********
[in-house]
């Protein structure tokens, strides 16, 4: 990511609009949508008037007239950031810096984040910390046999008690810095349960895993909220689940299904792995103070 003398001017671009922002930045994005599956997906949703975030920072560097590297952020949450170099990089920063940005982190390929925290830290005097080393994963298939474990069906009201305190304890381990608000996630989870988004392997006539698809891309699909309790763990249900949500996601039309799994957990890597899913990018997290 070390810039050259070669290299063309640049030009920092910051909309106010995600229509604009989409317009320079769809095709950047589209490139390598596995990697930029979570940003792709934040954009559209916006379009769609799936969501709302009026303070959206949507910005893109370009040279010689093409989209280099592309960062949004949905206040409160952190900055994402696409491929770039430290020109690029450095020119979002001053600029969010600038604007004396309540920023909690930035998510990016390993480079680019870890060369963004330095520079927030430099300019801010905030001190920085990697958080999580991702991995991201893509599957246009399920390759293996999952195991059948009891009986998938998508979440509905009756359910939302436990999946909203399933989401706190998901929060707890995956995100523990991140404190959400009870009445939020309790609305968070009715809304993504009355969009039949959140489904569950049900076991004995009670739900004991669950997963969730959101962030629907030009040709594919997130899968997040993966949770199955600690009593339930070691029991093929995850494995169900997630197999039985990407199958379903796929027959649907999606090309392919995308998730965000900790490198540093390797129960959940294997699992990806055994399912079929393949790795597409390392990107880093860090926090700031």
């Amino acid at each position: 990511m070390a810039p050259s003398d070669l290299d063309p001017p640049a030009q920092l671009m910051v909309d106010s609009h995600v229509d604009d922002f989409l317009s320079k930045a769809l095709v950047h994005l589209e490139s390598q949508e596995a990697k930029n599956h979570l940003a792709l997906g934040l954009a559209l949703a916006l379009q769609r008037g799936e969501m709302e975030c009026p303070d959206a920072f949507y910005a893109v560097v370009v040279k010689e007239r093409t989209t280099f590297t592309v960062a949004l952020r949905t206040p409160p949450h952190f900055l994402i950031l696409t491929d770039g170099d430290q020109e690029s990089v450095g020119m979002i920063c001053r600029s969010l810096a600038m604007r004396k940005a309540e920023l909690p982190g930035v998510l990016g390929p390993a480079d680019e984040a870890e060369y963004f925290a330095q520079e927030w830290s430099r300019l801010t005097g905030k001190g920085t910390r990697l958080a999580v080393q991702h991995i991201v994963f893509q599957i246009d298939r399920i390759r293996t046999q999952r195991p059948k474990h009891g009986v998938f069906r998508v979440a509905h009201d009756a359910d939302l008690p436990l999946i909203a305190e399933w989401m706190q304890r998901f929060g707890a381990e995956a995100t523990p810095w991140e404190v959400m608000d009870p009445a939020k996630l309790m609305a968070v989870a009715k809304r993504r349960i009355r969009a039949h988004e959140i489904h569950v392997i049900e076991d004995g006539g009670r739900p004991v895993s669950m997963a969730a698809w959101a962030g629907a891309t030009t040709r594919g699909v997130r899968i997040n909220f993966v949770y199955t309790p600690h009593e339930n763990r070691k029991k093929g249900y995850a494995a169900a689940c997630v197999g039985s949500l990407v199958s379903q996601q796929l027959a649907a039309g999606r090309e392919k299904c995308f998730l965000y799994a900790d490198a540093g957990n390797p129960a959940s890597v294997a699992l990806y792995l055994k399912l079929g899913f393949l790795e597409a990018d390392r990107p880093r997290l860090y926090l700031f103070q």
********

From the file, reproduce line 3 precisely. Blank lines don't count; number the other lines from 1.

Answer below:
């Amino acid at each position: 990511m070390a810039p050259s003398d070669l290299d063309p001017p640049a030009q920092l671009m910051v909309d106010s609009h995600v229509d604009d922002f989409l317009s320079k930045a769809l095709v950047h994005l589209e490139s390598q949508e596995a990697k930029n599956h979570l940003a792709l997906g934040l954009a559209l949703a916006l379009q769609r008037g799936e969501m709302e975030c009026p303070d959206a920072f949507y910005a893109v560097v370009v040279k010689e007239r093409t989209t280099f590297t592309v960062a949004l952020r949905t206040p409160p949450h952190f900055l994402i950031l696409t491929d770039g170099d430290q020109e690029s990089v450095g020119m979002i920063c001053r600029s969010l810096a600038m604007r004396k940005a309540e920023l909690p982190g930035v998510l990016g390929p390993a480079d680019e984040a870890e060369y963004f925290a330095q520079e927030w830290s430099r300019l801010t005097g905030k001190g920085t910390r990697l958080a999580v080393q991702h991995i991201v994963f893509q599957i246009d298939r399920i390759r293996t046999q999952r195991p059948k474990h009891g009986v998938f069906r998508v979440a509905h009201d009756a359910d939302l008690p436990l999946i909203a305190e399933w989401m706190q304890r998901f929060g707890a381990e995956a995100t523990p810095w991140e404190v959400m608000d009870p009445a939020k996630l309790m609305a968070v989870a009715k809304r993504r349960i009355r969009a039949h988004e959140i489904h569950v392997i049900e076991d004995g006539g009670r739900p004991v895993s669950m997963a969730a698809w959101a962030g629907a891309t030009t040709r594919g699909v997130r899968i997040n909220f993966v949770y199955t309790p600690h009593e339930n763990r070691k029991k093929g249900y995850a494995a169900a689940c997630v197999g039985s949500l990407v199958s379903q996601q796929l027959a649907a039309g999606r090309e392919k299904c995308f998730l965000y799994a900790d490198a540093g957990n390797p129960a959940s890597v294997a699992l990806y792995l055994k399912l079929g899913f393949l790795e597409a990018d390392r990107p880093r997290l860090y926090l700031f103070q």